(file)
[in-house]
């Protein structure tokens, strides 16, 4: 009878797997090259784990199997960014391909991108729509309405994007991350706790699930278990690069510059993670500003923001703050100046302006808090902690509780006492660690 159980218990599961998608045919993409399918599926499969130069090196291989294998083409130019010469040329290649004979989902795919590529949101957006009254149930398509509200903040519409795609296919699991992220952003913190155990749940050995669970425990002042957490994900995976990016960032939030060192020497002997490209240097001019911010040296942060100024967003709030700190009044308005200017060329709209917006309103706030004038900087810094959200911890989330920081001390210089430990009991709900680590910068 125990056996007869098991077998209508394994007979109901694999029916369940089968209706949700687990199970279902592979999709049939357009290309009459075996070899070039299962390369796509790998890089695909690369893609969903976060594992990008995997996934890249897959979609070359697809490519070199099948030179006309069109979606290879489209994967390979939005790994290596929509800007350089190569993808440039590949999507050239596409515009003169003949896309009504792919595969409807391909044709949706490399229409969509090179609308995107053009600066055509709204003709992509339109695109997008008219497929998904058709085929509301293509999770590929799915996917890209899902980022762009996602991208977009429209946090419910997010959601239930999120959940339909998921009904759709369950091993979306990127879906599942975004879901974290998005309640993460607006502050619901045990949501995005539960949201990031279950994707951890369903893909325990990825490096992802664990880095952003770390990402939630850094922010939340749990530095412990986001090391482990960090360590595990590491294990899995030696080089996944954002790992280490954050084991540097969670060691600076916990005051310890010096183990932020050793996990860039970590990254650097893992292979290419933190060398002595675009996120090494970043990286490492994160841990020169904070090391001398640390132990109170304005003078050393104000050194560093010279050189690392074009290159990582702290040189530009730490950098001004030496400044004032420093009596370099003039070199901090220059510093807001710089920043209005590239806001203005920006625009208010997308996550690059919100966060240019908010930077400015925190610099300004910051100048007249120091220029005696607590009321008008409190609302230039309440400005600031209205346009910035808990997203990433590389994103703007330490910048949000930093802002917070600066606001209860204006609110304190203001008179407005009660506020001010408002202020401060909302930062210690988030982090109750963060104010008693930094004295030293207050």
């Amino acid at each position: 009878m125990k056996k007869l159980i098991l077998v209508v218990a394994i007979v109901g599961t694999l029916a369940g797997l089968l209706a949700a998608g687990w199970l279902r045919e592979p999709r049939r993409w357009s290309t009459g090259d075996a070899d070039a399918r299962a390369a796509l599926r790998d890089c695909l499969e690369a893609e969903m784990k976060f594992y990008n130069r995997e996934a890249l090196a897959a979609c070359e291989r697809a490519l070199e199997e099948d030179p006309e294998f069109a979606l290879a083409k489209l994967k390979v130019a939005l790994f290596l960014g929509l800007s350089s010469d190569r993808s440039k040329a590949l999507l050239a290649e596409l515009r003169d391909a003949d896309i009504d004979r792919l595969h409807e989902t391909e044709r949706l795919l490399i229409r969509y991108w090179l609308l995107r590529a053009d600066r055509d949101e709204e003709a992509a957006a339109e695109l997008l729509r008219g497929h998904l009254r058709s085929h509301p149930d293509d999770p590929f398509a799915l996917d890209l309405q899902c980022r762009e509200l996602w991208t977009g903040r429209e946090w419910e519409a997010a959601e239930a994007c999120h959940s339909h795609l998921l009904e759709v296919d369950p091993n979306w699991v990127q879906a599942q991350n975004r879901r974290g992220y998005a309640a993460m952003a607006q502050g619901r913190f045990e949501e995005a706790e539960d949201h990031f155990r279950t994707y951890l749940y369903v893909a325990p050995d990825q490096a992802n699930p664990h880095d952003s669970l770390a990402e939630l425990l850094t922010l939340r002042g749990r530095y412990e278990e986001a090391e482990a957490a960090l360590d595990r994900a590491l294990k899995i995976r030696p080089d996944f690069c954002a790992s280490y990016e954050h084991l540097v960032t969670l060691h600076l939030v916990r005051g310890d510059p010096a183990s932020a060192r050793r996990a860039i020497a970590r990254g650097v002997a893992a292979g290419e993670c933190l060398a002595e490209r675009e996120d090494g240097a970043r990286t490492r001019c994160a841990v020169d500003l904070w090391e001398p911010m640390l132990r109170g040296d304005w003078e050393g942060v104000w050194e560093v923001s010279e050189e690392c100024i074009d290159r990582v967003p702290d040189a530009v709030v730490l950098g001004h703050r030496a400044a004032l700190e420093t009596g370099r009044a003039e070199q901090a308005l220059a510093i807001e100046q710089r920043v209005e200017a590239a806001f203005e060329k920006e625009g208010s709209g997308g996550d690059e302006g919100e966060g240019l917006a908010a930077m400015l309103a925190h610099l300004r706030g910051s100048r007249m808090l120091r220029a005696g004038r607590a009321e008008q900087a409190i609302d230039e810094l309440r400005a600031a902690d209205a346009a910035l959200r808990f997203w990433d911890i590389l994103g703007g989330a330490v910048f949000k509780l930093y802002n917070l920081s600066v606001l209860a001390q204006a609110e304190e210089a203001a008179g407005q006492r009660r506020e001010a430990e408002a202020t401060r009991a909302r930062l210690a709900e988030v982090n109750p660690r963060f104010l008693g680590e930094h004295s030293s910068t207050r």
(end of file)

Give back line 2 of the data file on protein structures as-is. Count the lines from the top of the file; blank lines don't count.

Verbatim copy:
């Protein structure tokens, strides 16, 4: 009878797997090259784990199997960014391909991108729509309405994007991350706790699930278990690069510059993670500003923001703050100046302006808090902690509780006492660690 159980218990599961998608045919993409399918599926499969130069090196291989294998083409130019010469040329290649004979989902795919590529949101957006009254149930398509509200903040519409795609296919699991992220952003913190155990749940050995669970425990002042957490994900995976990016960032939030060192020497002997490209240097001019911010040296942060100024967003709030700190009044308005200017060329709209917006309103706030004038900087810094959200911890989330920081001390210089430990009991709900680590910068 125990056996007869098991077998209508394994007979109901694999029916369940089968209706949700687990199970279902592979999709049939357009290309009459075996070899070039299962390369796509790998890089695909690369893609969903976060594992990008995997996934890249897959979609070359697809490519070199099948030179006309069109979606290879489209994967390979939005790994290596929509800007350089190569993808440039590949999507050239596409515009003169003949896309009504792919595969409807391909044709949706490399229409969509090179609308995107053009600066055509709204003709992509339109695109997008008219497929998904058709085929509301293509999770590929799915996917890209899902980022762009996602991208977009429209946090419910997010959601239930999120959940339909998921009904759709369950091993979306990127879906599942975004879901974290998005309640993460607006502050619901045990949501995005539960949201990031279950994707951890369903893909325990990825490096992802664990880095952003770390990402939630850094922010939340749990530095412990986001090391482990960090360590595990590491294990899995030696080089996944954002790992280490954050084991540097969670060691600076916990005051310890010096183990932020050793996990860039970590990254650097893992292979290419933190060398002595675009996120090494970043990286490492994160841990020169904070090391001398640390132990109170304005003078050393104000050194560093010279050189690392074009290159990582702290040189530009730490950098001004030496400044004032420093009596370099003039070199901090220059510093807001710089920043209005590239806001203005920006625009208010997308996550690059919100966060240019908010930077400015925190610099300004910051100048007249120091220029005696607590009321008008409190609302230039309440400005600031209205346009910035808990997203990433590389994103703007330490910048949000930093802002917070600066606001209860204006609110304190203001008179407005009660506020001010408002202020401060909302930062210690988030982090109750963060104010008693930094004295030293207050």